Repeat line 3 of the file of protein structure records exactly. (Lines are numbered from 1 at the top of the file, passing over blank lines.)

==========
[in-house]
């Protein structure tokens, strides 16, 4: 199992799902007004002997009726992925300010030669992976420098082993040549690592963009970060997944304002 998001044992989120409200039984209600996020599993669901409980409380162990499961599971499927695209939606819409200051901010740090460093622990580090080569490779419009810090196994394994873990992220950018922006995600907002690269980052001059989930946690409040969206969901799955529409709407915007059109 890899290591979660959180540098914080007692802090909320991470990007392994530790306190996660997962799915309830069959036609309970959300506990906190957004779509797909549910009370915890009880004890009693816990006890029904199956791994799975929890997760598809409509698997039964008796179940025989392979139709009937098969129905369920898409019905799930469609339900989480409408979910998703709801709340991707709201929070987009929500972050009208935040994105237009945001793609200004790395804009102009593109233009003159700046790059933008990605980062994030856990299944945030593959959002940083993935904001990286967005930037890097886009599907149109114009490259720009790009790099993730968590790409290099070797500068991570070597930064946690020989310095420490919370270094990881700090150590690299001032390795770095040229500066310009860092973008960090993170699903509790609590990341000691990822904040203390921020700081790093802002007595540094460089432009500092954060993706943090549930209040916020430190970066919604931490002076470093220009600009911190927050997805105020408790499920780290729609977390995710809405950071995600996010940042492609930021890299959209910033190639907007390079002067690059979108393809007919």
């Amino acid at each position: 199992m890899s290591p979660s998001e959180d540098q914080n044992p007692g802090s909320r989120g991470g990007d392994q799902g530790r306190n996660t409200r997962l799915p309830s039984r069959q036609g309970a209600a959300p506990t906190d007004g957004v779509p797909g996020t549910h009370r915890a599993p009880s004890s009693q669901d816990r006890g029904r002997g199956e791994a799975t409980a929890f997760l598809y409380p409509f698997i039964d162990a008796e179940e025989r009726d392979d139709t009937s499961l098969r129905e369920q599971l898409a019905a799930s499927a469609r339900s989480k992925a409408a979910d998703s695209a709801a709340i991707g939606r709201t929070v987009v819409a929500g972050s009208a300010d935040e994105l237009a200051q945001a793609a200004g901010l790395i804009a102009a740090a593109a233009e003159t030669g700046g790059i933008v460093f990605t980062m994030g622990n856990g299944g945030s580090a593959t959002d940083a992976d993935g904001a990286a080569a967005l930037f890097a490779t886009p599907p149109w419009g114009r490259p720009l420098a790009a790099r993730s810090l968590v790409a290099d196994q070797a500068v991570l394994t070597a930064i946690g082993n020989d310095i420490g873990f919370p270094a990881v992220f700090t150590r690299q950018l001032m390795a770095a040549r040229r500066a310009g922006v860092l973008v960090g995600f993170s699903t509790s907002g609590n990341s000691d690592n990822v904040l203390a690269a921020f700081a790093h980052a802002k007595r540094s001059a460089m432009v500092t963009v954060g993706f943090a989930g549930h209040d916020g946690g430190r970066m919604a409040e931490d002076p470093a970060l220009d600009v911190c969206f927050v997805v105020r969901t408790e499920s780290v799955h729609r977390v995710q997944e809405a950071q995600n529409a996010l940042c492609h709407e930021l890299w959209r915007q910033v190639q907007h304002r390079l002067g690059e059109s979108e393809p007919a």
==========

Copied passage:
């Amino acid at each position: 199992m890899s290591p979660s998001e959180d540098q914080n044992p007692g802090s909320r989120g991470g990007d392994q799902g530790r306190n996660t409200r997962l799915p309830s039984r069959q036609g309970a209600a959300p506990t906190d007004g957004v779509p797909g996020t549910h009370r915890a599993p009880s004890s009693q669901d816990r006890g029904r002997g199956e791994a799975t409980a929890f997760l598809y409380p409509f698997i039964d162990a008796e179940e025989r009726d392979d139709t009937s499961l098969r129905e369920q599971l898409a019905a799930s499927a469609r339900s989480k992925a409408a979910d998703s695209a709801a709340i991707g939606r709201t929070v987009v819409a929500g972050s009208a300010d935040e994105l237009a200051q945001a793609a200004g901010l790395i804009a102009a740090a593109a233009e003159t030669g700046g790059i933008v460093f990605t980062m994030g622990n856990g299944g945030s580090a593959t959002d940083a992976d993935g904001a990286a080569a967005l930037f890097a490779t886009p599907p149109w419009g114009r490259p720009l420098a790009a790099r993730s810090l968590v790409a290099d196994q070797a500068v991570l394994t070597a930064i946690g082993n020989d310095i420490g873990f919370p270094a990881v992220f700090t150590r690299q950018l001032m390795a770095a040549r040229r500066a310009g922006v860092l973008v960090g995600f993170s699903t509790s907002g609590n990341s000691d690592n990822v904040l203390a690269a921020f700081a790093h980052a802002k007595r540094s001059a460089m432009v500092t963009v954060g993706f943090a989930g549930h209040d916020g946690g430190r970066m919604a409040e931490d002076p470093a970060l220009d600009v911190c969206f927050v997805v105020r969901t408790e499920s780290v799955h729609r977390v995710q997944e809405a950071q995600n529409a996010l940042c492609h709407e930021l890299w959209r915007q910033v190639q907007h304002r390079l002067g690059e059109s979108e393809p007919a």